Harken to the word from Europe


If the science fiction dreamers have it right, this century will see us abandon driving. Software will take over this mechanical function and leave us free to do whatever we want during the journey. To give you an idea of the timescale, some manufacturers are promising self-driving vehicles in 2020. This is probably too optimistic because, in addition to proving the software systems safe enough to take over completely from human drivers, there will be endless debate between the law-makers and the insurers as to who is going to be responsible in the event of accidents. Accidents? Well many people think the combination of autonomous and human drivers on the same roads is a recipe for catastrophe. Imagine all these perfect machines suddenly having to confront the brutal reality of imperfect humans who, more often than not, will exploit known problems with automated responses to have a little fun.

While we wait, we’re not supposed to use distracting technology while we drive and, sadly, if we’re tired, there’s no choice but to stop and take a powernap to recharge the human batteries for the rest of the journey. In fact, falling asleep is becoming one of the major causes of deaths. In 2012, some 33,561 people died as a result of falling asleep. In Europe with a larger population, there were 28,100 deaths. When it comes to the number of injuries, we’re talking 100s of thousands so anything that can be done to reduce the risk is to be applauded.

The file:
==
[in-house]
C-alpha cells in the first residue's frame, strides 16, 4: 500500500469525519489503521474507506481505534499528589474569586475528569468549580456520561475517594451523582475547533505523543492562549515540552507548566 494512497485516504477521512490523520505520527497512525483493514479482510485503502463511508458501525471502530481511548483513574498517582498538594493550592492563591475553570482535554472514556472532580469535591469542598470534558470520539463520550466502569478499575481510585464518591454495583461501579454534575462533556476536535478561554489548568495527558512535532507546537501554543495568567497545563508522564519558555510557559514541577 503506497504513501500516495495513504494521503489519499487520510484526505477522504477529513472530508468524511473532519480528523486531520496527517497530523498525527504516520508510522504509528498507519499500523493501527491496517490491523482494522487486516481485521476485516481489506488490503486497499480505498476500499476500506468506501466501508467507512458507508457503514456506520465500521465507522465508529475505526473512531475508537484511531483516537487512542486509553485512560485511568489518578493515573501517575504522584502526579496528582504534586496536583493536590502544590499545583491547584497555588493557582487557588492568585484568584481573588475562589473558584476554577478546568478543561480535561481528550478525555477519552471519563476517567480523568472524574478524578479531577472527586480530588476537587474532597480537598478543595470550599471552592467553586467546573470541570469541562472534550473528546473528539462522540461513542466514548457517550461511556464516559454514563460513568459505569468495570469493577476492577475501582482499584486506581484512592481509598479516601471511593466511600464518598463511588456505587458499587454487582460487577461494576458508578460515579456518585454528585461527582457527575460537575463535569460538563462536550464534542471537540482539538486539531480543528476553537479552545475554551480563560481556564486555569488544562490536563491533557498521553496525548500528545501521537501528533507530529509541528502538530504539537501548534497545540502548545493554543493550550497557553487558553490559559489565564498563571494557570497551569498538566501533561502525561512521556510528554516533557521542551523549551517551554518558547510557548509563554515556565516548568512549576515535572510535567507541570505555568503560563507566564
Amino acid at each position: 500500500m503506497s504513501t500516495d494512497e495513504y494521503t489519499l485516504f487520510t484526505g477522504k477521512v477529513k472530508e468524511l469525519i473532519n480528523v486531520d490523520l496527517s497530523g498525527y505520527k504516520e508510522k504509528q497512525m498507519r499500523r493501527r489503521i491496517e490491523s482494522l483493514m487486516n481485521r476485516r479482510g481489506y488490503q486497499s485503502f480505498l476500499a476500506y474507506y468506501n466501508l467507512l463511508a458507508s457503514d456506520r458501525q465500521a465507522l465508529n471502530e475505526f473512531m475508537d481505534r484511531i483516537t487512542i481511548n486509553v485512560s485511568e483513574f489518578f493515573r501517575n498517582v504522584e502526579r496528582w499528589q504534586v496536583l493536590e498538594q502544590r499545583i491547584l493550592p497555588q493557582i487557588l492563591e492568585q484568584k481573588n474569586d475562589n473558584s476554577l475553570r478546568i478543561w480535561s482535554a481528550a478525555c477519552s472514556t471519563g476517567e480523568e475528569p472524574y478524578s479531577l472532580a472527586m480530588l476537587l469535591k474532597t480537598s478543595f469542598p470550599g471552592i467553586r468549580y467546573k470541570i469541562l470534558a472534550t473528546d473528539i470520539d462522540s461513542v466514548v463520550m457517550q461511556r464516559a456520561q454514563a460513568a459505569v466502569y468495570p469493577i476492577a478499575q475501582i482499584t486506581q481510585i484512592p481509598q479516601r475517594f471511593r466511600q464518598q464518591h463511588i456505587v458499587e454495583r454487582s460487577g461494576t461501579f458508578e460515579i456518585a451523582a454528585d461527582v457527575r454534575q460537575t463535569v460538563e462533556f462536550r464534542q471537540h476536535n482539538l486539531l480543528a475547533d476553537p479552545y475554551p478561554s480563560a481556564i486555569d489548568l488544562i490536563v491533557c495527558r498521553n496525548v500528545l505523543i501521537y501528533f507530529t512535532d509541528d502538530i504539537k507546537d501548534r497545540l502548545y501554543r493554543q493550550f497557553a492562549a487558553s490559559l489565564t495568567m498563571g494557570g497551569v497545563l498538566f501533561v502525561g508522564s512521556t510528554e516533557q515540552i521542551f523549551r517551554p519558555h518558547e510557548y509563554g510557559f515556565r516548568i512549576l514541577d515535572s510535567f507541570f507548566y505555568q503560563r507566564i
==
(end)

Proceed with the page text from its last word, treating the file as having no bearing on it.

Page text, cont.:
That’s where Harken comes into play.

This is a series of sensors built into the safety belts and the covers over the seats. Instead of having to wait for you to notice tiredness from yawning or momentary losses of control, the sensors monitor your rate of breathing and heart rate. Most people go through a very predictable pattern of changes to breathing as they move closer to sleep. Heart rate also drops. Once the senors detect the start of this spiral towards sleep, it can warn the driver. The clever part of this system is its ability to filter out all the background vibration from the vehicle and all the other movements a driver makes in his or her seat. In tests, the Harken system is becoming a very reliable indicator of danger.

The manufacturers of the more expensive vehicles have already introduced some of this technology. Mercedes-Benz has a set of sensors to detect changes in the movement of the steering wheel and to sound a warning if the movements suggest loss of complete control. Similarly, the Lexus has cameras that monitor the driver’s head and eye movements. If the eyes stop responding quickly to events outside the car, the Lexus slows down. There’s even a proposal from BMW that there could be a more general system introduced to monitor the health of the driver and to warn of an approaching heart attack or other potentially serious events. With development of Harken moving ahead rapidly, the hope is to have this in all new models from 2016 onward. It’s expected to save thousands of lives.

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